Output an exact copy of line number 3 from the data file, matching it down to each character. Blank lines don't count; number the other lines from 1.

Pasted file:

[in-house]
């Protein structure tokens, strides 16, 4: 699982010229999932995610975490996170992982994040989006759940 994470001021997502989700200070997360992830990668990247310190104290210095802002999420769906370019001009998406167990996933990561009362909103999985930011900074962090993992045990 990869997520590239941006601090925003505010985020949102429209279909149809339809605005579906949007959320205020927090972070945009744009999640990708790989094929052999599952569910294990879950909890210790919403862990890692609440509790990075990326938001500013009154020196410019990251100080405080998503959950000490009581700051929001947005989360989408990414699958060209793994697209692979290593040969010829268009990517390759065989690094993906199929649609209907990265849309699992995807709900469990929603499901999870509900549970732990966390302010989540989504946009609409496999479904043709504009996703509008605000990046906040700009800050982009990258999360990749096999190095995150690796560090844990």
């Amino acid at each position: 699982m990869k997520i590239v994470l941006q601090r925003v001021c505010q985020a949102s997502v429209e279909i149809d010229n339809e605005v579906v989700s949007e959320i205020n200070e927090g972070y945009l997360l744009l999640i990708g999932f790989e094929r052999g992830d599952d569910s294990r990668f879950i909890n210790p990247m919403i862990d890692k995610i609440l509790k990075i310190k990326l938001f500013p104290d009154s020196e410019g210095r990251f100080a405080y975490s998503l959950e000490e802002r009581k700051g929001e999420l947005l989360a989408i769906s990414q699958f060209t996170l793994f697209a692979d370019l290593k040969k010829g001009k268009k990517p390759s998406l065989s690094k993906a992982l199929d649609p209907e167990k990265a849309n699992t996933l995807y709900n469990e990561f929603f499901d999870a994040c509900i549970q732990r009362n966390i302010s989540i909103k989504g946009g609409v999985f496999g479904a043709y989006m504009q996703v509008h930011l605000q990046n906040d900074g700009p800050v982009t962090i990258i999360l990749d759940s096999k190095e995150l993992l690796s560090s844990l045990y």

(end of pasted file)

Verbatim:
């Amino acid at each position: 699982m990869k997520i590239v994470l941006q601090r925003v001021c505010q985020a949102s997502v429209e279909i149809d010229n339809e605005v579906v989700s949007e959320i205020n200070e927090g972070y945009l997360l744009l999640i990708g999932f790989e094929r052999g992830d599952d569910s294990r990668f879950i909890n210790p990247m919403i862990d890692k995610i609440l509790k990075i310190k990326l938001f500013p104290d009154s020196e410019g210095r990251f100080a405080y975490s998503l959950e000490e802002r009581k700051g929001e999420l947005l989360a989408i769906s990414q699958f060209t996170l793994f697209a692979d370019l290593k040969k010829g001009k268009k990517p390759s998406l065989s690094k993906a992982l199929d649609p209907e167990k990265a849309n699992t996933l995807y709900n469990e990561f929603f499901d999870a994040c509900i549970q732990r009362n966390i302010s989540i909103k989504g946009g609409v999985f496999g479904a043709y989006m504009q996703v509008h930011l605000q990046n906040d900074g700009p800050v982009t962090i990258i999360l990749d759940s096999k190095e995150l993992l690796s560090s844990l045990y």